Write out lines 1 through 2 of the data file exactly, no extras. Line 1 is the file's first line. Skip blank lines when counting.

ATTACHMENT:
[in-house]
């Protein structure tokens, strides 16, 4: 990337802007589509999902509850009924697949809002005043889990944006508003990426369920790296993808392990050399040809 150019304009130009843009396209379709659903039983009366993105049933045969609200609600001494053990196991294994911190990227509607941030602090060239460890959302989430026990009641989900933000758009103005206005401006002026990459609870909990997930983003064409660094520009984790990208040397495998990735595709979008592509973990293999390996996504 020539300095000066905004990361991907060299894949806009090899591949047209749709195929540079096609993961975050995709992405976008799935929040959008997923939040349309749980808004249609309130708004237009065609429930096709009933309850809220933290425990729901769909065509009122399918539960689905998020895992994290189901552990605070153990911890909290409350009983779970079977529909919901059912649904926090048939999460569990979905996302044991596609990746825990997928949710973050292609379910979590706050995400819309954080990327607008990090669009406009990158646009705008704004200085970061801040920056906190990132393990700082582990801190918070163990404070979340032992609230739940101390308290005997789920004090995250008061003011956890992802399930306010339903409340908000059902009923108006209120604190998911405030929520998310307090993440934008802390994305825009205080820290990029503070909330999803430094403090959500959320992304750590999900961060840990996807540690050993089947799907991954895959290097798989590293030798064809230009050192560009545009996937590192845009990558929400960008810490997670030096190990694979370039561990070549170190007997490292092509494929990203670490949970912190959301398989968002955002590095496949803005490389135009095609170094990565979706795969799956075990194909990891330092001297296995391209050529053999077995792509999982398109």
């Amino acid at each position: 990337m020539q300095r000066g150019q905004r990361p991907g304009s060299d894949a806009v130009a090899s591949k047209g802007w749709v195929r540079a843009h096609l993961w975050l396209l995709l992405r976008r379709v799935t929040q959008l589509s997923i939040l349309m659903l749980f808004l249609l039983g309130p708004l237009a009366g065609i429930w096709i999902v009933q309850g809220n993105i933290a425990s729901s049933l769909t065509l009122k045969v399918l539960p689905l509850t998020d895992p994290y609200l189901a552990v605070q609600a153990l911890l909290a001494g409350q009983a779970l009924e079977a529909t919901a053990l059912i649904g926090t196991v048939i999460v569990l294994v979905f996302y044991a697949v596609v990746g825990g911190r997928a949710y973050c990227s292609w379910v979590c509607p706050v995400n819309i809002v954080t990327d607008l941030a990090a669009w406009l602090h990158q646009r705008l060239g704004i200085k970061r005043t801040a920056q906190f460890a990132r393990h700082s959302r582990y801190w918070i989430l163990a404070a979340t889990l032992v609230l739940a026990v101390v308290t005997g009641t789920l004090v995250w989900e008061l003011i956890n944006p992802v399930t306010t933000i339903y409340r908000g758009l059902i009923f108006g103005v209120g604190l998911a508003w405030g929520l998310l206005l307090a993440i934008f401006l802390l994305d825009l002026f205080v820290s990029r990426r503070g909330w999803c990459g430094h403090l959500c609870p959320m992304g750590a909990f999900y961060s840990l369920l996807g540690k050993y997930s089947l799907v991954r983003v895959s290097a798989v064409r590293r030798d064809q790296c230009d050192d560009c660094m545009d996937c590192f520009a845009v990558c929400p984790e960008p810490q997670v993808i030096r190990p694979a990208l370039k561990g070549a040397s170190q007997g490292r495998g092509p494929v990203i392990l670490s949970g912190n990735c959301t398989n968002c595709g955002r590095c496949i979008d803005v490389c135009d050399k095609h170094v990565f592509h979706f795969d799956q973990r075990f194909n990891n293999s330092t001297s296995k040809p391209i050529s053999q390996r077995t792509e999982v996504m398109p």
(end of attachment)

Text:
[in-house]
């Protein structure tokens, strides 16, 4: 990337802007589509999902509850009924697949809002005043889990944006508003990426369920790296993808392990050399040809 150019304009130009843009396209379709659903039983009366993105049933045969609200609600001494053990196991294994911190990227509607941030602090060239460890959302989430026990009641989900933000758009103005206005401006002026990459609870909990997930983003064409660094520009984790990208040397495998990735595709979008592509973990293999390996996504 020539300095000066905004990361991907060299894949806009090899591949047209749709195929540079096609993961975050995709992405976008799935929040959008997923939040349309749980808004249609309130708004237009065609429930096709009933309850809220933290425990729901769909065509009122399918539960689905998020895992994290189901552990605070153990911890909290409350009983779970079977529909919901059912649904926090048939999460569990979905996302044991596609990746825990997928949710973050292609379910979590706050995400819309954080990327607008990090669009406009990158646009705008704004200085970061801040920056906190990132393990700082582990801190918070163990404070979340032992609230739940101390308290005997789920004090995250008061003011956890992802399930306010339903409340908000059902009923108006209120604190998911405030929520998310307090993440934008802390994305825009205080820290990029503070909330999803430094403090959500959320992304750590999900961060840990996807540690050993089947799907991954895959290097798989590293030798064809230009050192560009545009996937590192845009990558929400960008810490997670030096190990694979370039561990070549170190007997490292092509494929990203670490949970912190959301398989968002955002590095496949803005490389135009095609170094990565979706795969799956075990194909990891330092001297296995391209050529053999077995792509999982398109």